The picture says it all. The hot fast women of Greensboro returned to Myrtle Beach this year and put the hurtin' on the half marathon. Every single one of us had a fantastic run, with a lot of new PR's (personal records) being set. The weather was perfect - 40's and sunny and each of us was feeling our mojo.
Speaking for myself, this race was a 180 from when I ran it last year. Last year I ran the full marathon and I was all business. I had my food and drink and bedtime down to a science and was mentally a tight ball of wire as I prepped for the race.
This year I had no expectations. I'd run the Massacre only 6 days before so didn't know how the legs would take another 13.1 pounding. The night before Saturday's race I ate 4 pieces of pizza, a beer, and a cliff bar. No way I needed all those carbs to run a half but I was on vacation, so who cares? The other girls were in the same mindset. We were there to have fun.
This was evident in that we made it to the start line only minutes before the race began. We were in line for the port-a-johns and Lori's watch said 6:28 (race began at 6:30 am) and so we just skipped it and lined up with the other runners. My thought was that if I needed to stop mid-race and pee, so be it. I wasn't after any set time goal so what did it matter?
This was my first half-marathon run without my Garmin. I LOVED it. It was wonderful to run according to how I felt and not hold myself accountable to a certain pace. I'm almost certain I wouldn't have run as fast as I did if I'd had my watch on to show me my pace. I would have started mind games like, "Wow, you can't hold a 7:20 pace, you'd better back off," etc.
Instead, I finished with a new PR of 1:39:00, a 7:34/mile pace. I think I could have shaved another minute or so off my time except--not running with my Garmin--I lost track of the mile markers. I never saw a mile marker after mile 9. I knew I felt good and my plan was to really pick up the pace at mile 11 and start sprinting at mile 12. Well, I'm running and running and running and finally realize I must have passed the mile 10 marker and maybe, possibly, even mile 11. So I start to speed up and right as I do I pass this guy on the sidelines clapping who says, "Great job. Almost there." I'm thinking, "Right dude, but you don't have another mile to run." No sooner do I think that then I round a corner and bam! I'm in the chute leading to the finish. What the heck??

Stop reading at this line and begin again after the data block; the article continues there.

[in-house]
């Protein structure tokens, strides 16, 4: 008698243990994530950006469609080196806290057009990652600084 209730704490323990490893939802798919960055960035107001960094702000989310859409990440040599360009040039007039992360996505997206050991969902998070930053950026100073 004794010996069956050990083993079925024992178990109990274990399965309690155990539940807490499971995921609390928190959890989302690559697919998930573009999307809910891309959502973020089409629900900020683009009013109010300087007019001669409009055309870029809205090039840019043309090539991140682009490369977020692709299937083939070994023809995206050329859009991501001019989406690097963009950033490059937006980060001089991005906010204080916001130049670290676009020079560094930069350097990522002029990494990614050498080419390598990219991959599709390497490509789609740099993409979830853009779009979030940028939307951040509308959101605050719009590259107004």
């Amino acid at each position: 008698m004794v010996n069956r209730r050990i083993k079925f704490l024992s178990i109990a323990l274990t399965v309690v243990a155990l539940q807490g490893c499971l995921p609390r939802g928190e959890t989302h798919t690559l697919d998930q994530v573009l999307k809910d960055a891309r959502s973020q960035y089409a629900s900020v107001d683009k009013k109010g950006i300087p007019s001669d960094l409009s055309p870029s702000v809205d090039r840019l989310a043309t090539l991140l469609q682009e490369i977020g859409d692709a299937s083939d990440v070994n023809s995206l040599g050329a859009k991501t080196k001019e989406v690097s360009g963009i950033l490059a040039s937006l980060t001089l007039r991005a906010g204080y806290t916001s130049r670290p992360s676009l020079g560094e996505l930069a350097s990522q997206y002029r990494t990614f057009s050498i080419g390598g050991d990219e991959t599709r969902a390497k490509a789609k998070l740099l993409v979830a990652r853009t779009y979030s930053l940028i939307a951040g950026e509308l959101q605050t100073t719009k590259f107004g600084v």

I put the hammer down and flew that last quarter mile to the finish, passing about 8 runners. I knew they were thinking the same thing I was--if you have that much gas in the tank at the end of your race, you didn't run your race hard enough.
All I can say is, I tried. I can't believe I somehow managed to lose 2 miles but it shows how in the zone I was. I had my iPod on and didn't even notice the miles go by as I ran to Lady Gaga, Maroon 5, Meatloaf, Eminem, and Michael Jackson's "Smooth Criminal." (GREAT running song.)
The Sole Sisters all had similar races and the best part was that this year we weren't too tired to go out afterward. We hit the post-party at House of Blues--and the free beer--and had a great time.
The lessons learned from this weekend?
- Garmins aren't essential to running a strong race
- All my "must have's" and "must do's" before a race are likely more mental than essential. A casual "what will be, will be" mindset can be just as empowering
- If you want to use the port-a-johns at a race, arrive early
- Beer is good
Huge shout-outs to this year's traveling Soul Sisters: Christie, Lori, Christine, Sarah, and Katherine. Great race and great times, ladies. Love you!
Stats are in:
- Field Placement: 254th out of 3568
- Gender Placement: 50th out of 2029
- Age Group Placement (women, 40-44): 7th out of 303